Observatories in a Remote National Park
A fruitless ascent to collect climate data at an observatory teaches that not all lessons can be viewed through human prisms.
High above two coastlines, Kristian Beadle looks for clues about the climate.
Location: Sierra San Pedro Martir, an alpine national park in the middle of the Baja peninsula, at a campsite surrounded by pine trees and chunks of snow, 8,000 feet above sea level.
Conditions: Cold! The sun just set behind the trees and a chill is setting in. The open-air fire is keeping our feet warm.
Discussion: From the top of the astronomical observatory, we could see the outline of the Sea of Cortez to the east and faint glimmers of the Pacific Ocean to the west.
“It has been a little hazy these last two days,” said Esteban Valdés, the supervisor at the observatory, as if apologizing for the slightly imperfect climatic conditions. They claim to have the second best visibility in the whole world (behind a location in Chile), with clear night skies at least 80 percent of the year.
I had come searching for climate data taken at the observatory — but I was out of luck, it was not available. Instead we got a tour of the 2.1-meter telescope, which is an impressive piece of glass, but will just be the little brother of the new 6.5-meter telescope being planned on site thanks to co-investments from the French and Chinese.
Across the valley lies another kind of observatory: the Picacho del Diablo, (Devil’s Peak) the highest point in Baja California, sheer granite slabs rising to a bit over 10,000 feet. Its dramatic shape rises out of the pancake-flat desert to the east and seems to erode into a pine-covered pattern of ridges heading toward the west.
The Sierra San Pedro Martir is supposedly one of the least visited national parks in the country. It is similar to national parks in the U.S., but slightly … quirky, like a teenager that feels awkward in the company of others. Does the park prefer to be alone and sulk in its self-conservation, or does it want company to share its natural wonders? It is still growing up, with a number of signs telling people what to do/not to do but no signs telling us where to go.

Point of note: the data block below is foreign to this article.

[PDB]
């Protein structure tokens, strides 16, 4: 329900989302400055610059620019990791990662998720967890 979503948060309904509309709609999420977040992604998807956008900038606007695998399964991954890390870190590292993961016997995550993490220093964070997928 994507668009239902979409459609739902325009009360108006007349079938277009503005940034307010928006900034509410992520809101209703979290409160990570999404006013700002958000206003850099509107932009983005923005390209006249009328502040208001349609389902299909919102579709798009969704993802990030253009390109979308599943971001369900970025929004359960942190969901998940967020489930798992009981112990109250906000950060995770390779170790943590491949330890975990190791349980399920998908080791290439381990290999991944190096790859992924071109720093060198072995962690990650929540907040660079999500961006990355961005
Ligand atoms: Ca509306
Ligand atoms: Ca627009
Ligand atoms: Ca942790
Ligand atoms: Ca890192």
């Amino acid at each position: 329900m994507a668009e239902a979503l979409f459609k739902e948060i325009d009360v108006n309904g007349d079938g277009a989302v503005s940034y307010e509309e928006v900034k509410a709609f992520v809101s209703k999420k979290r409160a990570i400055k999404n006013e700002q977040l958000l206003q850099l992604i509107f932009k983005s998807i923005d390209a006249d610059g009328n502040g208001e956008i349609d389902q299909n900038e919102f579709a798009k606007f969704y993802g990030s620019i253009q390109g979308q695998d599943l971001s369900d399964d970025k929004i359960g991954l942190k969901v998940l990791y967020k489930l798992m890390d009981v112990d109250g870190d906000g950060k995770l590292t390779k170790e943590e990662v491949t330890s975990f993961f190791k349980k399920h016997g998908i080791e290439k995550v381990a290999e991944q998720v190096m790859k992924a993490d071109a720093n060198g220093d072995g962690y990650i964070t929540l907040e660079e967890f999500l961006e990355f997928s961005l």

Alyssum and I walked through the ponderosa pine forest, following a creek past scattered aspen meadows. The alpine atmosphere was refreshing after the dusty coastline, but there was still something … somber about it. Perhaps it was the lack of animals or the endless rhythm of pine trees? I wondered if there was more beneath the surface than I could see.
Thoughts whizzed in my mind from other places: Bark beetles had killed pine forests in New Mexico, some say due to warming temperatures (keeping larvae alive longer), drought or even fire suppression. Early melting of the snowpack in California’s Sierra Nevada, caused by higher annual temperatures, is starting to affect the state’s water supply (snow normally melts later in the year, providing water for the dry summer and autumn months). Were any of these lessons applicable here?
In this forest of Baja, high above the two coastlines below, I looked for clues about the climate. The trees were silent, and there was nobody to ask about bark beetles or water supply. Then a bright blue jay chirped to break the silence and flew away with tremendous speed. The creek gurgled and wind started whizzing in various pitches through the trees, like the sounds of approach and departure. Or, if you like, past and future. What will this place be like in 1,000 years? It is not such a long period of time, after all — just 10 people living 100 years.
Even bigger than the astronomical telescopes, and the summit of Picacho del Diablo, this, I realized, is the biggest observatory of all. I let it rest at that.